A long long time ago (2015) in a galaxy far far away (Canterbury) a man by the name of Matt Fox proposed a unique exhibition to his local museum. A collection of around 400 vintage Star Wars toys with an estimated value in the region of £100k. The museum knew this exhibition would be a rogue one, but they took the risk and it certainly paid off.
“[Canterbury’s museum] encountered record-breaking crowds and sold so much gift shop merchandise that the till overheated – and I don’t mean that metaphorically, the till literally overheated! Since then the exhibition has gone on tour…New Walk Museum will be the biggest and best yet, and more unseen items will be featured than ever before.”
Despite tills not fit for hyperdrive Matt has continued to share his passion across the country, but what unseen force awakened him to do this?
“A wise man once said, collecting is a sickness and sharing it is the only cure”. If that’s true, then I’m certainly not the only person afflicted by this malady. A recent Guardian survey suggested that one in three Britons will admit to collecting something, however modest. We are a nation of collectors.’
Personally, I suffer from an affinity for retro AV equipment; slide projectors etc, and from experience the serendipitous finds are the best. The fully functional Halinamal automated carousel projector at Croft car boot, the Slave -1 Bobba Fett Spaceship (1981) stumbled upon in a charity shop or the detailed blueprints of the Death Star found on the database of an R2 series astromech droid. Here’s Matt telling us about his collector methodologies:
“My modus operandi for building my collection was to target big ‘job lot’ auctions on eBay. I’d look for listings with the worst photographs, or that ended at a bad time of day, and when they had just seconds to go I’d fire in a low bid. Most of the time I didn’t win, but those that I did win I always got for a great price. Any fool with deep pockets can build an impressive collection – for me being a ‘successful’ collector is about scoring things for a great price. Sometimes you’d get more than you hoped for…a rare foreign figure within the lot, or an extra cache of weapons that the eBay seller hadn’t bothered to mention. Happy days!”
Just outright buying your way to success seems like the dark side of collection culture. But where do you begin, how does a budding collector find their new hope? Fortunately for Matt he had a leg up in the form of his parents’ attic.
“The most common thing I hear from visitors looking at the exhibits in May The Toys Be With You is, “I used to own that…” said with a mixture of regret and longing! Luckily my own childhood toys weren’t sold off at a boot fair…They went up in the loft. Years later in ’97 the Star Wars Special Edition saw the film return to the big screen, and this was the catalyst for me to have a rummage in my parents’ attic…When I opened that box, I was hit full-force by the golden glow of nostalgia – it was like the scene from Pulp Fiction when they open the case! I had seen the light, and I really became an ‘adult collector’ from that moment on.”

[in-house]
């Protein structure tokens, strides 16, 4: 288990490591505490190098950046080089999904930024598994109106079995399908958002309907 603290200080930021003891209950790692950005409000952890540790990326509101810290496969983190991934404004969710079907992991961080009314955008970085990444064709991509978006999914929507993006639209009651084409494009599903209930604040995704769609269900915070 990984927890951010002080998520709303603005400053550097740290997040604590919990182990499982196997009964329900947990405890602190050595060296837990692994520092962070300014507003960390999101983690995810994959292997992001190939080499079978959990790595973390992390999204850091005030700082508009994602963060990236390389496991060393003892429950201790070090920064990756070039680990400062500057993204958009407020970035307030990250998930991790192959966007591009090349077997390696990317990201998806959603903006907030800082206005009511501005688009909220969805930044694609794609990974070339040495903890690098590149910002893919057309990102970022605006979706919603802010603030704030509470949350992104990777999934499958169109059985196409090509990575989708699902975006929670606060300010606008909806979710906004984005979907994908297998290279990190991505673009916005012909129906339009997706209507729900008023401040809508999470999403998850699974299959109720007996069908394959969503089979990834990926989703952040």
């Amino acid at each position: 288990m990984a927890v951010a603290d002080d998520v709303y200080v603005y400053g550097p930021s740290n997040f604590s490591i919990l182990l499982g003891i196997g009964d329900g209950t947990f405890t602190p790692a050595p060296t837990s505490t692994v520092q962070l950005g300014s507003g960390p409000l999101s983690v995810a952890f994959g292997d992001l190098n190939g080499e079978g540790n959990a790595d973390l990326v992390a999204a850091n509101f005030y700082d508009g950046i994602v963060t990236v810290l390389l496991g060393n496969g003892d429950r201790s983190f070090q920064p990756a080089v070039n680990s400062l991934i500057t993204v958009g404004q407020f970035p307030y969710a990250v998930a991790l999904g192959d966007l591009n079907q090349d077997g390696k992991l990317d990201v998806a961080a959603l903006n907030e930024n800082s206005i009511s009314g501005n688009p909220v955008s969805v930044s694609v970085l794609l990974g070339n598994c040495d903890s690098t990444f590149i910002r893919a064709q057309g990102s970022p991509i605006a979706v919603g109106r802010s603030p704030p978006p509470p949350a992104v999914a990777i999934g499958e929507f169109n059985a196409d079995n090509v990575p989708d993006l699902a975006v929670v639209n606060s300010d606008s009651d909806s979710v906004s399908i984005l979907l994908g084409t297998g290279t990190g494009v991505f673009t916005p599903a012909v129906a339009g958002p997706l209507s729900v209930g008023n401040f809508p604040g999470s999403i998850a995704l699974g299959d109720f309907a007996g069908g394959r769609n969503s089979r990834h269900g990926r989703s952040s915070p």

With the Empire (that is the Star Wars franchise) striking back with new films and new toys again and again recently I wanted to get Matt’s opinion on its continued evolution.
“They say you can’t please all the people all of the time, but for my part, I have thoroughly enjoyed all the new Star Wars movies. The modern action figures have a bit more detail than the vintage ones, but they’re really not so different. One thing that the toy manufacturers don’t seem to make any more are playsets, which is a shame as these provide great environments around which a child can stage the action. My toy figures had countless adventures in their cardboard Death Star back in 1978…”
And now those adventures happen in public for the world to see, which is a valuable gift that can feed the imagination and nostalgic cravings of museum goers and Star Wars fans alike. But like the Sarlacc of Tatooine (sorry if the references/puns are getting more and more niche I’m running out here guys) the collection only emerges from its pit when required, so where does it live the rest of the time?
“Surprisingly I don’t have a Star Wars display in my house. I live in a traditional 1930s British suburban home and filling it with Star Wars toys would be a bit incongruous, and a bit selfish – I have to think of the rest of my family! This makes it even more special to be able to see it on display within a beautiful museum environment…I don’t intend to ever sell up (I’ll pass my collection on to my daughters when I kick the bucket as a fun part of their inheritance).”
With the exhibition hitting New Walk Museum on the 21/07 get ready to punch it, whether you’re hitting this one Solo or with the whole crew this exhibition is bound to be a multi Leia’d experience. So, set phasers to Museum (I KNOW) and spend a day exploring a galaxy far far away.
“Star Wars is a perfect recipe of ingredients. It’s elegantly simplistic like a fairy tale, but within that there is so much more; mythology, spirituality, heroism, friendship, fantasy, science fiction. I hope people feel a bit of that ‘magic’…Leicester also has a local connection to Palitoy. they produced the vintage Star Wars toys in the UK and their factory was in Coalville – and so we are bringing these toys home!”
The Star Wars exhibition opens at the New Walk Museum on the 21st of July and runs all the way to the 28th of October. Admission is free to come visit some priceless film memorabilia.